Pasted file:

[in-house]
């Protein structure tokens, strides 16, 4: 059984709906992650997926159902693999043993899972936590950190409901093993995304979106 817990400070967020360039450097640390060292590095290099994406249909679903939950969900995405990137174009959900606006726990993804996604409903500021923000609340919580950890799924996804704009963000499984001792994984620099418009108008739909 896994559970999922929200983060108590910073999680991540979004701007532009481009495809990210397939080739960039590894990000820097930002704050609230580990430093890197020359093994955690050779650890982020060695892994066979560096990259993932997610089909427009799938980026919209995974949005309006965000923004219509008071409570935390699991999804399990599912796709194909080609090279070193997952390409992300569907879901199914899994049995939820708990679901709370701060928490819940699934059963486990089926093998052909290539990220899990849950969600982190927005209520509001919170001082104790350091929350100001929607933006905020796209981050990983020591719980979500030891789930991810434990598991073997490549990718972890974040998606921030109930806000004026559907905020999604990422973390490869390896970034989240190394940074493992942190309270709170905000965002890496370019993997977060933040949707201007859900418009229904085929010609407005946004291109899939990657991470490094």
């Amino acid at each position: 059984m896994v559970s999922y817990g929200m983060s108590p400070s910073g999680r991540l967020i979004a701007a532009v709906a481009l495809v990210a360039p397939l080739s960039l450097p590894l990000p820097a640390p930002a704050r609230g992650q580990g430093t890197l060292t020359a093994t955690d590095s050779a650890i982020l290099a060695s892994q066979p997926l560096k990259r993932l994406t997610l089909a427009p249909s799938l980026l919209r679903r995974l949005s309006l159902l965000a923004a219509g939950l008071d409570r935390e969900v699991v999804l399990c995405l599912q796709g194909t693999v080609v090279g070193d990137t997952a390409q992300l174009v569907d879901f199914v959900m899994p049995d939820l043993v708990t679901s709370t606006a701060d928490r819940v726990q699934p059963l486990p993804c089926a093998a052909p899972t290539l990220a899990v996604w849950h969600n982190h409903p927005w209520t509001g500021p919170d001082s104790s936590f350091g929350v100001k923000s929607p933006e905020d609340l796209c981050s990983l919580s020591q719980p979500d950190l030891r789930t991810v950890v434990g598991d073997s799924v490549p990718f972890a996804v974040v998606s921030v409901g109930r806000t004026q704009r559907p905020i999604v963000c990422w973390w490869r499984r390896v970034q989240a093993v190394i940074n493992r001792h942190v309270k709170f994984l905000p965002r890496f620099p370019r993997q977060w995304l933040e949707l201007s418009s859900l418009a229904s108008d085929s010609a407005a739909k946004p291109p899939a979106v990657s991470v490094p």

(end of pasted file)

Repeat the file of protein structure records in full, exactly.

[in-house]
């Protein structure tokens, strides 16, 4: 059984709906992650997926159902693999043993899972936590950190409901093993995304979106 817990400070967020360039450097640390060292590095290099994406249909679903939950969900995405990137174009959900606006726990993804996604409903500021923000609340919580950890799924996804704009963000499984001792994984620099418009108008739909 896994559970999922929200983060108590910073999680991540979004701007532009481009495809990210397939080739960039590894990000820097930002704050609230580990430093890197020359093994955690050779650890982020060695892994066979560096990259993932997610089909427009799938980026919209995974949005309006965000923004219509008071409570935390699991999804399990599912796709194909080609090279070193997952390409992300569907879901199914899994049995939820708990679901709370701060928490819940699934059963486990089926093998052909290539990220899990849950969600982190927005209520509001919170001082104790350091929350100001929607933006905020796209981050990983020591719980979500030891789930991810434990598991073997490549990718972890974040998606921030109930806000004026559907905020999604990422973390490869390896970034989240190394940074493992942190309270709170905000965002890496370019993997977060933040949707201007859900418009229904085929010609407005946004291109899939990657991470490094």
């Amino acid at each position: 059984m896994v559970s999922y817990g929200m983060s108590p400070s910073g999680r991540l967020i979004a701007a532009v709906a481009l495809v990210a360039p397939l080739s960039l450097p590894l990000p820097a640390p930002a704050r609230g992650q580990g430093t890197l060292t020359a093994t955690d590095s050779a650890i982020l290099a060695s892994q066979p997926l560096k990259r993932l994406t997610l089909a427009p249909s799938l980026l919209r679903r995974l949005s309006l159902l965000a923004a219509g939950l008071d409570r935390e969900v699991v999804l399990c995405l599912q796709g194909t693999v080609v090279g070193d990137t997952a390409q992300l174009v569907d879901f199914v959900m899994p049995d939820l043993v708990t679901s709370t606006a701060d928490r819940v726990q699934p059963l486990p993804c089926a093998a052909p899972t290539l990220a899990v996604w849950h969600n982190h409903p927005w209520t509001g500021p919170d001082s104790s936590f350091g929350v100001k923000s929607p933006e905020d609340l796209c981050s990983l919580s020591q719980p979500d950190l030891r789930t991810v950890v434990g598991d073997s799924v490549p990718f972890a996804v974040v998606s921030v409901g109930r806000t004026q704009r559907p905020i999604v963000c990422w973390w490869r499984r390896v970034q989240a093993v190394i940074n493992r001792h942190v309270k709170f994984l905000p965002r890496f620099p370019r993997q977060w995304l933040e949707l201007s418009s859900l418009a229904s108008d085929s010609a407005a739909k946004p291109p899939a979106v990657s991470v490094p």